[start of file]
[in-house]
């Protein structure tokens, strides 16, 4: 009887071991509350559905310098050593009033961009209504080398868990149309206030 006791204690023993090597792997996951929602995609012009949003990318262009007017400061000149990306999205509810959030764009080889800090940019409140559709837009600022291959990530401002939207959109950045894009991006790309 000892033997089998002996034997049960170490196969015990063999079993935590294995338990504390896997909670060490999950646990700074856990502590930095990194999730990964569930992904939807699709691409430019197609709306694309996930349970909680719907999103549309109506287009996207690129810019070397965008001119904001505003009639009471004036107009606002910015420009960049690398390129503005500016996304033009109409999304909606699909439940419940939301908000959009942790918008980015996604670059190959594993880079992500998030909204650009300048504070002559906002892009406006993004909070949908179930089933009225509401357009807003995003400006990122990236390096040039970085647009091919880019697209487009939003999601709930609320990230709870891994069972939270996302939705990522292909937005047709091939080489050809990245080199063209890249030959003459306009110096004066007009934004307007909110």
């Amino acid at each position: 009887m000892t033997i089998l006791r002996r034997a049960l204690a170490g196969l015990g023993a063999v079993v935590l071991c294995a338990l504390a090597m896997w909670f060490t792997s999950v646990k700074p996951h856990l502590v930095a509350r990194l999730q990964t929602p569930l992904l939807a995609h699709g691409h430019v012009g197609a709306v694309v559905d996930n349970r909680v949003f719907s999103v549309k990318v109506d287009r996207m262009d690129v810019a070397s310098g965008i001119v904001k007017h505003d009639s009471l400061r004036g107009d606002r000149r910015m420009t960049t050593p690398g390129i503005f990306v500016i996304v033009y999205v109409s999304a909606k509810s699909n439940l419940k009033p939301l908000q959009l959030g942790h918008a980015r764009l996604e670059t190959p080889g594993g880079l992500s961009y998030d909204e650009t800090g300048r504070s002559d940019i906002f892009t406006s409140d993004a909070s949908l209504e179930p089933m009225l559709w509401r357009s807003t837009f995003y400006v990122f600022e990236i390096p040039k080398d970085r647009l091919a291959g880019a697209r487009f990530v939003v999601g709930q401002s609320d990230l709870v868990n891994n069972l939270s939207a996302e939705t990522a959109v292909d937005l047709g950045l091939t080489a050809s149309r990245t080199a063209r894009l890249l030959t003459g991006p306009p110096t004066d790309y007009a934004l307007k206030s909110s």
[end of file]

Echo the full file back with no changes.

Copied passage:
[in-house]
């Protein structure tokens, strides 16, 4: 009887071991509350559905310098050593009033961009209504080398868990149309206030 006791204690023993090597792997996951929602995609012009949003990318262009007017400061000149990306999205509810959030764009080889800090940019409140559709837009600022291959990530401002939207959109950045894009991006790309 000892033997089998002996034997049960170490196969015990063999079993935590294995338990504390896997909670060490999950646990700074856990502590930095990194999730990964569930992904939807699709691409430019197609709306694309996930349970909680719907999103549309109506287009996207690129810019070397965008001119904001505003009639009471004036107009606002910015420009960049690398390129503005500016996304033009109409999304909606699909439940419940939301908000959009942790918008980015996604670059190959594993880079992500998030909204650009300048504070002559906002892009406006993004909070949908179930089933009225509401357009807003995003400006990122990236390096040039970085647009091919880019697209487009939003999601709930609320990230709870891994069972939270996302939705990522292909937005047709091939080489050809990245080199063209890249030959003459306009110096004066007009934004307007909110």
């Amino acid at each position: 009887m000892t033997i089998l006791r002996r034997a049960l204690a170490g196969l015990g023993a063999v079993v935590l071991c294995a338990l504390a090597m896997w909670f060490t792997s999950v646990k700074p996951h856990l502590v930095a509350r990194l999730q990964t929602p569930l992904l939807a995609h699709g691409h430019v012009g197609a709306v694309v559905d996930n349970r909680v949003f719907s999103v549309k990318v109506d287009r996207m262009d690129v810019a070397s310098g965008i001119v904001k007017h505003d009639s009471l400061r004036g107009d606002r000149r910015m420009t960049t050593p690398g390129i503005f990306v500016i996304v033009y999205v109409s999304a909606k509810s699909n439940l419940k009033p939301l908000q959009l959030g942790h918008a980015r764009l996604e670059t190959p080889g594993g880079l992500s961009y998030d909204e650009t800090g300048r504070s002559d940019i906002f892009t406006s409140d993004a909070s949908l209504e179930p089933m009225l559709w509401r357009s807003t837009f995003y400006v990122f600022e990236i390096p040039k080398d970085r647009l091919a291959g880019a697209r487009f990530v939003v999601g709930q401002s609320d990230l709870v868990n891994n069972l939270s939207a996302e939705t990522a959109v292909d937005l047709g950045l091939t080489a050809s149309r990245t080199a063209r894009l890249l030959t003459g991006p306009p110096t004066d790309y007009a934004l307007k206030s909110s």